High summer macrophyte cover increases abundance, growth, and feeding of juvenile Atlantic salmon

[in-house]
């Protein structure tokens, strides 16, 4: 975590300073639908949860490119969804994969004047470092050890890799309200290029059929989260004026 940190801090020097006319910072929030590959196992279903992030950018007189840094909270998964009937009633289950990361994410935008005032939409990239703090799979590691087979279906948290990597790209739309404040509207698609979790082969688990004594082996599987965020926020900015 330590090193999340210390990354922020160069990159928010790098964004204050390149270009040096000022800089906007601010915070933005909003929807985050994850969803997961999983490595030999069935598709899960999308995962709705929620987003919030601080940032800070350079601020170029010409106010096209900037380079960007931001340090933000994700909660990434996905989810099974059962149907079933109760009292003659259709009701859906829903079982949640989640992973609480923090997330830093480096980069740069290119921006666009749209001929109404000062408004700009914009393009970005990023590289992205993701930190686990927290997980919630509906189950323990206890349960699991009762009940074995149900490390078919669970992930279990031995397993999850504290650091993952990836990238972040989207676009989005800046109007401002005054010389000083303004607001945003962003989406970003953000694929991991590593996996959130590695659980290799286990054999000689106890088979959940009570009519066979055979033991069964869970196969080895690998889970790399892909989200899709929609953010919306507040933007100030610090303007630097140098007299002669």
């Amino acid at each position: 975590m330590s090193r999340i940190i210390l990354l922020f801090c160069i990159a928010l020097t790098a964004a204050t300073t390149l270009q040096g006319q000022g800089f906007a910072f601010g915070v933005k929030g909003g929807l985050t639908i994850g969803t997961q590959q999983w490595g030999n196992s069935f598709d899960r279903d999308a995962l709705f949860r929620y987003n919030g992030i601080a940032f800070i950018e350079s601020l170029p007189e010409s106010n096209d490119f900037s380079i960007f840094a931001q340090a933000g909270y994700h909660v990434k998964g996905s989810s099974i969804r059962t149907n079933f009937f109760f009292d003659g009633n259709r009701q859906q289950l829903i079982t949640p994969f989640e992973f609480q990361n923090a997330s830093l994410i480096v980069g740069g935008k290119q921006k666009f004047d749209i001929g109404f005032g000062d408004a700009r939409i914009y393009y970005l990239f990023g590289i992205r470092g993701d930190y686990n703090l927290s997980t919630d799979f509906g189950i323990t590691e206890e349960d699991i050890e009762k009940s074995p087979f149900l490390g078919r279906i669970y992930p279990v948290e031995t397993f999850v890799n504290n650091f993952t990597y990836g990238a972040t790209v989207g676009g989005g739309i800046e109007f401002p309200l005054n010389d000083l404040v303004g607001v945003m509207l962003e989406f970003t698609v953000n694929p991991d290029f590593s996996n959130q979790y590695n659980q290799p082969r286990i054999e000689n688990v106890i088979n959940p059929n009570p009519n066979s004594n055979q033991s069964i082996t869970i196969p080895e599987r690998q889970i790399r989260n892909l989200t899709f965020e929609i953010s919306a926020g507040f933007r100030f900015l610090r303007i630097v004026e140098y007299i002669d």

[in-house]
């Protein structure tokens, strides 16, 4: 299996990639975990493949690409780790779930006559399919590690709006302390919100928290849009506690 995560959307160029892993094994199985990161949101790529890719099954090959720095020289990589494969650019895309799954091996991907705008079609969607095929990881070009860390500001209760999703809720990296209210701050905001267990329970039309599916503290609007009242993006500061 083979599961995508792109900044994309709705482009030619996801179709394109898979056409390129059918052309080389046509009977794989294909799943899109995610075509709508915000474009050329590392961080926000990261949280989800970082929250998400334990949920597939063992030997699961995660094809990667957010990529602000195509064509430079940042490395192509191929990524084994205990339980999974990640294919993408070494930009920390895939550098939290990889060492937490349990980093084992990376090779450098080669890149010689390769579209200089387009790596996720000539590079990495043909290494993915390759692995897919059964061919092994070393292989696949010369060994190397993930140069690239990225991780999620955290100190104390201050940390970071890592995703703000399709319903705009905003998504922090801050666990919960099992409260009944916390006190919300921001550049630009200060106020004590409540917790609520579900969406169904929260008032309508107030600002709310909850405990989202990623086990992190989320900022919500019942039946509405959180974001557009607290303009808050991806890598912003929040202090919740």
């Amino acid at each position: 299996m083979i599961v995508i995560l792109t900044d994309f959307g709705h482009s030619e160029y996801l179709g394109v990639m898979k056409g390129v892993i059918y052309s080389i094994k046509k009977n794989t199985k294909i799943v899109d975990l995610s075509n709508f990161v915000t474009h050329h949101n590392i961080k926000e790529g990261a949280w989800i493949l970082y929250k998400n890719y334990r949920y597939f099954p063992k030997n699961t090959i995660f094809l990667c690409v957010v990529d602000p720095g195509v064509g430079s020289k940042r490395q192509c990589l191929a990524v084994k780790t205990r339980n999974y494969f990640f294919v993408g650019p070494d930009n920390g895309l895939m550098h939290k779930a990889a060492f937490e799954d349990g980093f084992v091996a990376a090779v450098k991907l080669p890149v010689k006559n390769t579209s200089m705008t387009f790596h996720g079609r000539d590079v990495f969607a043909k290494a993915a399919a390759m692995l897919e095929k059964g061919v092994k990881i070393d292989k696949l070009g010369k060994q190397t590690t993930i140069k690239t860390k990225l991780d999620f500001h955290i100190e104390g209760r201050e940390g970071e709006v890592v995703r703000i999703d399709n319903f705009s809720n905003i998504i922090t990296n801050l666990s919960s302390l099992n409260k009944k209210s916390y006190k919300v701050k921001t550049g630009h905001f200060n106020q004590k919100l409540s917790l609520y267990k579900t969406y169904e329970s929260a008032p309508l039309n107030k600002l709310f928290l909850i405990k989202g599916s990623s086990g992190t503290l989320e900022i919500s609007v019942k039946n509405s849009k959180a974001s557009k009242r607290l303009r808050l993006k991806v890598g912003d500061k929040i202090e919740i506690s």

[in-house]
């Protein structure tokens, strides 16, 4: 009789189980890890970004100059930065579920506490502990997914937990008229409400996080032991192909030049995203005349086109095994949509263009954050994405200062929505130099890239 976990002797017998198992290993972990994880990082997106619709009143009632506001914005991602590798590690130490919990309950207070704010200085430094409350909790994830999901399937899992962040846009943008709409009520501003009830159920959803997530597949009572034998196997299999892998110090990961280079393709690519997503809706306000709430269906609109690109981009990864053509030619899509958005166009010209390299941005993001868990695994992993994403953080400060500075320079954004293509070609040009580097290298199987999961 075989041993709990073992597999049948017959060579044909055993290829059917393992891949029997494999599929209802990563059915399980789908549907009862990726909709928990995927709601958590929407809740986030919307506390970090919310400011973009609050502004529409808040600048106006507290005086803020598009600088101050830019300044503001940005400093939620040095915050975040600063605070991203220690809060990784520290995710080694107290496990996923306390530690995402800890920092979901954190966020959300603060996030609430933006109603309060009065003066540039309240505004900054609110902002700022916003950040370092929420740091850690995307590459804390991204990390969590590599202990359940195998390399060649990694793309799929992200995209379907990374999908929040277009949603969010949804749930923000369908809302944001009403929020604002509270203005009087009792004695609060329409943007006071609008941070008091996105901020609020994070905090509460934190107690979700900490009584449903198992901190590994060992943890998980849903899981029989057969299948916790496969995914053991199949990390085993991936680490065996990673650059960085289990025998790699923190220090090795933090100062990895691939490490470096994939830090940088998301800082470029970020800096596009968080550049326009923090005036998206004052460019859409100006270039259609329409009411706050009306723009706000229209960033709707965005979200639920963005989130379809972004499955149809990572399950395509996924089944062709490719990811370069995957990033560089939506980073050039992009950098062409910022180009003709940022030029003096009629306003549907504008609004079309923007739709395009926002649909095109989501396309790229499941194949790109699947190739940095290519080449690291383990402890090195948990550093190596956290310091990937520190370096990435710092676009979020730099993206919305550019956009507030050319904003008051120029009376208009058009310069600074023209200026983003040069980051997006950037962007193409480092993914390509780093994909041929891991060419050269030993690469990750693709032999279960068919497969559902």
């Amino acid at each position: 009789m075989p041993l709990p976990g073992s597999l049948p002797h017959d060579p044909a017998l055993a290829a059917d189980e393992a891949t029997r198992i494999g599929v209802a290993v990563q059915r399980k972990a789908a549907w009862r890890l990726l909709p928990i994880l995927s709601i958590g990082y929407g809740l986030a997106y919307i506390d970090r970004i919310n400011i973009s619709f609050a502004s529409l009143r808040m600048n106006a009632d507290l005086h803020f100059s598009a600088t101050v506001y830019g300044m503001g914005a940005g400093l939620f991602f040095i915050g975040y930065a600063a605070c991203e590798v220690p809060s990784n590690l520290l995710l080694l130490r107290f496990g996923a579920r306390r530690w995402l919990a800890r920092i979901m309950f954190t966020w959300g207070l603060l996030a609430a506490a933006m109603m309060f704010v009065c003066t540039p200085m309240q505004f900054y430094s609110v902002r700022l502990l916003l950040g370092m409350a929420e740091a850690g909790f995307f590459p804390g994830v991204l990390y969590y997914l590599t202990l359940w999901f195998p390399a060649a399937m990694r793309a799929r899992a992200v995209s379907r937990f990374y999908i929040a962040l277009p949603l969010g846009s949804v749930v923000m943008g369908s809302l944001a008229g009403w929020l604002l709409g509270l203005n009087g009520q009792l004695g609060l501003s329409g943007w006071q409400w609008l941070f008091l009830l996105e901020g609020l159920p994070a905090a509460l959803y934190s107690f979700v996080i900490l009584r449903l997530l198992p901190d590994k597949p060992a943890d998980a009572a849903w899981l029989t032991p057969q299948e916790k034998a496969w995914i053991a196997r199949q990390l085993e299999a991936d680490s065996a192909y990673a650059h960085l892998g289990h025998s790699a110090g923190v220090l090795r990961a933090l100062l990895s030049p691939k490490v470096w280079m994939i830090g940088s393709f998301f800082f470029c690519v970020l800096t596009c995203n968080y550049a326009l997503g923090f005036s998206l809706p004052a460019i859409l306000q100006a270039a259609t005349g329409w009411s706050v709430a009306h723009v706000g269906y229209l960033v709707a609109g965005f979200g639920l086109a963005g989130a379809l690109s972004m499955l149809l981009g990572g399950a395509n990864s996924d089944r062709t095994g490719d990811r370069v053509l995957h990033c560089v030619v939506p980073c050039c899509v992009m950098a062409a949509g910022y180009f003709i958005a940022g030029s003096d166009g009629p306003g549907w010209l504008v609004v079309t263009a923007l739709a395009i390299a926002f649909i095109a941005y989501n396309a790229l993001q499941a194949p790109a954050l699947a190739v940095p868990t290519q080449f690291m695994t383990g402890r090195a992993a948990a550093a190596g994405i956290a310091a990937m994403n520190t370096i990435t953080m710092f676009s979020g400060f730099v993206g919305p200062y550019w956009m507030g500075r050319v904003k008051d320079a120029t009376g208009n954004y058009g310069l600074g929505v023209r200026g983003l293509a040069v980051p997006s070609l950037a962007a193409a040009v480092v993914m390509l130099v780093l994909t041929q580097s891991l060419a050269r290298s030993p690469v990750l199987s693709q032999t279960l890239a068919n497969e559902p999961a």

Aquatic habitats are severely threatened by human activities. For anadromous species, managing freshwater habitats to maximize production of more, larger juveniles could improve resilience to threats in marine habitats and enhance population viability. In some juvenile salmonid habitats, complexity created by large substrates provides resources and reduces competitive interactions, thereby promoting juvenile production. In lowland rivers, which lack large substrates, aquatic plants might provide similar complexity and enhance fish productivity. To test the influence of aquatic plants on juvenile Atlantic salmon and sympatric brown trout in a lowland river, we directly manipulated the cover of the dominant macrophyte, Ranunculus, in nine sites during summer and autumn for two years. We quantified the abundance, site retention and growth of salmon and trout under high, medium or low Ranunculus cover. To investigate the effects of Ranunculus cover on feeding opportunities and interspecific competition, we quantified available prey biomass and body size, fish diet composition and compared dietary niche overlap. Experimentally increased Ranunculus cover supported higher salmon abundance in summer and autumn, and higher site retention and growth of salmon in summer. Trout abundance and growth were not influenced by Ranunculus cover, but trout site retention doubled in high, relative to low, cover sites. Despite the weak effects of Ranunculus cover on prey availability, salmon and trout inhabiting high cover sites consumed larger prey and a higher biomass of prey. Furthermore, dietary niche overlap was lower in high, relative to low, cover sites, suggesting that abundant Ranunculus reduced interspecific competition. This field experiment shows that high Ranunculus cover can support more and better growing juvenile salmon, and facilitate foraging and co-existence of sympatric salmonid species. Maintaining or enhancing natural macrophyte cover can be achieved through sympathetic in-river and riparian vegetation management and mitigating pressures on them, such as sediment inputs and low flows, or through planting. Further research should test whether macrophyte cover benefits propagate to subsequent life stages, particularly juvenile overwintering associated with high mortality. This knowledge, in combination with our findings, would further clarify whether beneficial juvenile habitat can improve the viability of at-risk salmonid populations. Overall, our findings suggest that the aims of river restoration might be achieved through promotion of in-stream aquatic vegetation.